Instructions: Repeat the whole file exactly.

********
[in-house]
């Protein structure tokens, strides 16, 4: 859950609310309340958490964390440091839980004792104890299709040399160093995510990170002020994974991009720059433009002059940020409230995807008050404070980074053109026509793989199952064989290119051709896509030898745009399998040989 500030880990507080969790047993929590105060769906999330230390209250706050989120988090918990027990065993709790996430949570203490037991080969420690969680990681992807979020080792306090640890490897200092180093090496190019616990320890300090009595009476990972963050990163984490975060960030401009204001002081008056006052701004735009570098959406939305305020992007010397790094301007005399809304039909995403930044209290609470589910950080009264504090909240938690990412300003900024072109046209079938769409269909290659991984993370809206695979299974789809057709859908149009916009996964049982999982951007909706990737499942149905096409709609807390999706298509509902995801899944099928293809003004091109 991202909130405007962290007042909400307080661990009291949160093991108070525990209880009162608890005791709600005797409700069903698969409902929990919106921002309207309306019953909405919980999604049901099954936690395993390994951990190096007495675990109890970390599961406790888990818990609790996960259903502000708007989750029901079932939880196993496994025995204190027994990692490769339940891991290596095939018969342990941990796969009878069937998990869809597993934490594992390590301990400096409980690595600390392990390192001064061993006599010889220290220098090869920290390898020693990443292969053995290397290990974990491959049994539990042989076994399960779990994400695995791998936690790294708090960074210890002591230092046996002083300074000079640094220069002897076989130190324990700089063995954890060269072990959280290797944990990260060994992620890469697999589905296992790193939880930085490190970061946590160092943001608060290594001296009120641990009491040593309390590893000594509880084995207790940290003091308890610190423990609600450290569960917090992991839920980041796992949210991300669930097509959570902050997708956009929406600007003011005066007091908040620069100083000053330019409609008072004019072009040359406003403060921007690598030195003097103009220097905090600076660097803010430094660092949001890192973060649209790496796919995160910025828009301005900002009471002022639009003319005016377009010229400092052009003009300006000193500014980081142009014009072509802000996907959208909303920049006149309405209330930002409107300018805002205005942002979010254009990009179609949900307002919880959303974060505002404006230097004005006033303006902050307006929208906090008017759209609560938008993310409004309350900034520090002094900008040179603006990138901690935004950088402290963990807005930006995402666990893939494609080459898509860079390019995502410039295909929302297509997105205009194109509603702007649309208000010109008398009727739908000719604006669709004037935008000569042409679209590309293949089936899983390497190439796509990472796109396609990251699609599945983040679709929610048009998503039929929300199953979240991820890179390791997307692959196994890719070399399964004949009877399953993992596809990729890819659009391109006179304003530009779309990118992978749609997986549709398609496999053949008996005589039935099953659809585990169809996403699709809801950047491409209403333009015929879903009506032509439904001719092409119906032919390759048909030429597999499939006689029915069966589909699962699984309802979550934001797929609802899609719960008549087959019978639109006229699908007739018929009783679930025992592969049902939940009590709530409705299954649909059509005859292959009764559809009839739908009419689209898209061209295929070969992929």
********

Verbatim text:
[in-house]
């Protein structure tokens, strides 16, 4: 859950609310309340958490964390440091839980004792104890299709040399160093995510990170002020994974991009720059433009002059940020409230995807008050404070980074053109026509793989199952064989290119051709896509030898745009399998040989 500030880990507080969790047993929590105060769906999330230390209250706050989120988090918990027990065993709790996430949570203490037991080969420690969680990681992807979020080792306090640890490897200092180093090496190019616990320890300090009595009476990972963050990163984490975060960030401009204001002081008056006052701004735009570098959406939305305020992007010397790094301007005399809304039909995403930044209290609470589910950080009264504090909240938690990412300003900024072109046209079938769409269909290659991984993370809206695979299974789809057709859908149009916009996964049982999982951007909706990737499942149905096409709609807390999706298509509902995801899944099928293809003004091109 991202909130405007962290007042909400307080661990009291949160093991108070525990209880009162608890005791709600005797409700069903698969409902929990919106921002309207309306019953909405919980999604049901099954936690395993390994951990190096007495675990109890970390599961406790888990818990609790996960259903502000708007989750029901079932939880196993496994025995204190027994990692490769339940891991290596095939018969342990941990796969009878069937998990869809597993934490594992390590301990400096409980690595600390392990390192001064061993006599010889220290220098090869920290390898020693990443292969053995290397290990974990491959049994539990042989076994399960779990994400695995791998936690790294708090960074210890002591230092046996002083300074000079640094220069002897076989130190324990700089063995954890060269072990959280290797944990990260060994992620890469697999589905296992790193939880930085490190970061946590160092943001608060290594001296009120641990009491040593309390590893000594509880084995207790940290003091308890610190423990609600450290569960917090992991839920980041796992949210991300669930097509959570902050997708956009929406600007003011005066007091908040620069100083000053330019409609008072004019072009040359406003403060921007690598030195003097103009220097905090600076660097803010430094660092949001890192973060649209790496796919995160910025828009301005900002009471002022639009003319005016377009010229400092052009003009300006000193500014980081142009014009072509802000996907959208909303920049006149309405209330930002409107300018805002205005942002979010254009990009179609949900307002919880959303974060505002404006230097004005006033303006902050307006929208906090008017759209609560938008993310409004309350900034520090002094900008040179603006990138901690935004950088402290963990807005930006995402666990893939494609080459898509860079390019995502410039295909929302297509997105205009194109509603702007649309208000010109008398009727739908000719604006669709004037935008000569042409679209590309293949089936899983390497190439796509990472796109396609990251699609599945983040679709929610048009998503039929929300199953979240991820890179390791997307692959196994890719070399399964004949009877399953993992596809990729890819659009391109006179304003530009779309990118992978749609997986549709398609496999053949008996005589039935099953659809585990169809996403699709809801950047491409209403333009015929879903009506032509439904001719092409119906032919390759048909030429597999499939006689029915069966589909699962699984309802979550934001797929609802899609719960008549087959019978639109006229699908007739018929009783679930025992592969049902939940009590709530409705299954649909059509005859292959009764559809009839739908009419689209898209061209295929070969992929």